Terahertz radiation is typically understood to be electromagnetic radiation in the frequency range from roughly 0.1 THz to 10 THz, corresponding to wavelengths from 3 mm down to 30 μm. Such frequencies are higher than those of radio waves and microwaves, but lower than those of infrared light. As the wavelengths are in the range of 0.03 mm to 3 mm, and often below 1 mm, terahertz radiation is also sometimes called submillimeter radiation. Also, at least the higher-frequency part of the terahertz region may also be called the far infrared.
For a long time, terahertz radiation was little used in science and technology, essentially since there were neither good terahertz sources nor suitable detectors available. Therefore, this spectral range was often called the terahertz gap. This gradually changed until in the 1990s the interest in terahertz waves grew strongly, and more and more research groups engaged in this area. The rapid advances in that field are largely due to advances in photonics, which created various powerful solutions both for generation and detection of terahertz waves, and also for modulating terahertz signals. These advances have strengthened the motivation for further efforts in various areas of terahertz technology, and the fast increasing technological options also open a wide field of applications.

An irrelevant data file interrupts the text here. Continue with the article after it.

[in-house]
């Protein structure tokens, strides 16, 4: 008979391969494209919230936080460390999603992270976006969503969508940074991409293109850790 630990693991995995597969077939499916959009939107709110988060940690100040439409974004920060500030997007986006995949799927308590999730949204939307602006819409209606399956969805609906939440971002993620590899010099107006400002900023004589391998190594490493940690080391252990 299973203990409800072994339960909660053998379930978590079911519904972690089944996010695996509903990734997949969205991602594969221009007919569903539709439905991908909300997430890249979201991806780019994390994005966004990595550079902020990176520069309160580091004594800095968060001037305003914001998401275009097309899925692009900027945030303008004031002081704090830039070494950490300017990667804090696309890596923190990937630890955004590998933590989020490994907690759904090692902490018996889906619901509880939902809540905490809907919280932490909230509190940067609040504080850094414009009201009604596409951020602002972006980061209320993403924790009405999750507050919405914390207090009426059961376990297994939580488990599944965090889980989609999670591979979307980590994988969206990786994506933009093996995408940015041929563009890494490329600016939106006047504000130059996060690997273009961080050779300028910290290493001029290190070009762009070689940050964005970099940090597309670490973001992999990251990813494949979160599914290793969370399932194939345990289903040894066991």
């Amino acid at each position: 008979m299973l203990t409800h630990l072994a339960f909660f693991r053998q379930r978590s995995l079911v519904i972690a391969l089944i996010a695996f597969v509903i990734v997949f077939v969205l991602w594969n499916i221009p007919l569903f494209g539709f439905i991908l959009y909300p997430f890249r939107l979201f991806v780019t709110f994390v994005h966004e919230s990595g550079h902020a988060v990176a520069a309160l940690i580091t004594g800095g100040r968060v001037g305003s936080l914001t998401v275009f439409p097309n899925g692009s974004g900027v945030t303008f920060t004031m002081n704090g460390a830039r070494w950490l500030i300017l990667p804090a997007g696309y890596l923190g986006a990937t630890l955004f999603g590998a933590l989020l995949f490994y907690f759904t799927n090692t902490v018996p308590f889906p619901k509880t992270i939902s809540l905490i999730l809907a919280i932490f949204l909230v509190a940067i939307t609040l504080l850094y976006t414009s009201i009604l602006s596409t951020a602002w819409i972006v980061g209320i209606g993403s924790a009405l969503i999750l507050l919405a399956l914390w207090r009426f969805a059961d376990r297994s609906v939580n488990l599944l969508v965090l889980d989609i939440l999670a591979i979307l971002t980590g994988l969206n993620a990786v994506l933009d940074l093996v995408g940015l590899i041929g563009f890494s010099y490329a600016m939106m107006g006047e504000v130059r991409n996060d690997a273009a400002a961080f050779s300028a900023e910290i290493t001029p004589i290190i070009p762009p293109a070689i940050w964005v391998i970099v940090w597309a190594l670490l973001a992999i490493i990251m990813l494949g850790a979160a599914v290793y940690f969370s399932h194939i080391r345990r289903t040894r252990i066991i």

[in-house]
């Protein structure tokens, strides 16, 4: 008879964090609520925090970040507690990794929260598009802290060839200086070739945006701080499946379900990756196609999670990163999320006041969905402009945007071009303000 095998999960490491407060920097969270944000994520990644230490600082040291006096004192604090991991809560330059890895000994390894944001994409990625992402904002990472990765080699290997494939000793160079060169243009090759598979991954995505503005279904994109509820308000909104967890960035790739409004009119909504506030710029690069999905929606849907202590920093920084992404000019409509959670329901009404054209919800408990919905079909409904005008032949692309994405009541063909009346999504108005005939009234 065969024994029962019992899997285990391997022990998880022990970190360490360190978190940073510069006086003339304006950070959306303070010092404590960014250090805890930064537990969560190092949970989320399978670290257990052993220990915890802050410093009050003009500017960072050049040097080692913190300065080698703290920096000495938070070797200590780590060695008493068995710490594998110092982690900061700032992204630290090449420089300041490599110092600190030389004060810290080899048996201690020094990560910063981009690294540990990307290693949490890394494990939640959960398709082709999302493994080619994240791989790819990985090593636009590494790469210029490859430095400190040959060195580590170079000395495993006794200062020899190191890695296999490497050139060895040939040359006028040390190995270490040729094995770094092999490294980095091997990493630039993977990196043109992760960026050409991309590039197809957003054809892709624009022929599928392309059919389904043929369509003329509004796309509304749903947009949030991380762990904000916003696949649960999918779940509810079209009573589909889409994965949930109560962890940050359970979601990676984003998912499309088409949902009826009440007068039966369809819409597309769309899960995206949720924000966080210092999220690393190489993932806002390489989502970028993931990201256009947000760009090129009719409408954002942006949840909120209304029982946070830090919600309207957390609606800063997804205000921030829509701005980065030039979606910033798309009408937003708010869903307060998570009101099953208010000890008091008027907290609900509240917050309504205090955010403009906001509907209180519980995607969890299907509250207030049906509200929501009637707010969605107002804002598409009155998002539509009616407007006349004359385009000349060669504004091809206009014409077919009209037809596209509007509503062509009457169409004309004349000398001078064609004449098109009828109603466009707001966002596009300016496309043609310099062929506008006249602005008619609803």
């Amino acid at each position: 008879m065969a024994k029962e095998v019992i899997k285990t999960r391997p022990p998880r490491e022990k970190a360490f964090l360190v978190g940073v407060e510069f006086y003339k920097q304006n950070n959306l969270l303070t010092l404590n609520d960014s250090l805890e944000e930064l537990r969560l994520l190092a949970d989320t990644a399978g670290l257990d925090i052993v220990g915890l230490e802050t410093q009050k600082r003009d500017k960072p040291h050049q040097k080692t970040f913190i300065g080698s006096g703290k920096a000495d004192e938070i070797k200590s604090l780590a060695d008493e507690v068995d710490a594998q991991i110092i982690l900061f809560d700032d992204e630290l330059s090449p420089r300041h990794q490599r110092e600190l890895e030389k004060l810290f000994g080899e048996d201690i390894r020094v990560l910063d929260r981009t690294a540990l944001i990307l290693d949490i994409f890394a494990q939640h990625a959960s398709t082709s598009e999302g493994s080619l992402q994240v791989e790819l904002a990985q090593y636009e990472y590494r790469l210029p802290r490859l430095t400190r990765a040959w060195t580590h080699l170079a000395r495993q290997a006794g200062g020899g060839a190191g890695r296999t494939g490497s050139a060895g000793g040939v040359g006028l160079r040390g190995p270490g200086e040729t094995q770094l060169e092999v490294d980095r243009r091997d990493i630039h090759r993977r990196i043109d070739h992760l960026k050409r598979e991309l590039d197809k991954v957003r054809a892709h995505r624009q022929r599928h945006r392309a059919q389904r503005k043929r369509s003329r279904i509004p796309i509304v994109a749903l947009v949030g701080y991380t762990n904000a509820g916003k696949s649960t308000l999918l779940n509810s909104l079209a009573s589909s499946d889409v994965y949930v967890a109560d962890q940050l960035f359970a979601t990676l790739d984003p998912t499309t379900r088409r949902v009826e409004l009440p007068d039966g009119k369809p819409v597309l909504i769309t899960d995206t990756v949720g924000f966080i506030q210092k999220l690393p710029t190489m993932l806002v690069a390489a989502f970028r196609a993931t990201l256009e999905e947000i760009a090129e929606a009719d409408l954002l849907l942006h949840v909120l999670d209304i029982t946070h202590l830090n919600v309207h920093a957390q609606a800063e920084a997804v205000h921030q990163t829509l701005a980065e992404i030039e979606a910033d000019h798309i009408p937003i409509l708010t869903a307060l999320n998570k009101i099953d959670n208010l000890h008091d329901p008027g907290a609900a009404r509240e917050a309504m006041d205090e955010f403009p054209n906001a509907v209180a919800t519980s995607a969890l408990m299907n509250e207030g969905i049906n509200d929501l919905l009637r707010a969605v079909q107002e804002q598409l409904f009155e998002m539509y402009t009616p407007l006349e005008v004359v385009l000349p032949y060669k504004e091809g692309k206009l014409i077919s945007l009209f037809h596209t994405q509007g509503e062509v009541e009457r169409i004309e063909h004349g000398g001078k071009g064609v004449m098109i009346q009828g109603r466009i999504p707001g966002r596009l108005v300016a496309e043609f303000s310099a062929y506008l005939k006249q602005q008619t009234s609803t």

Basic principles of operation of a THz-FEL source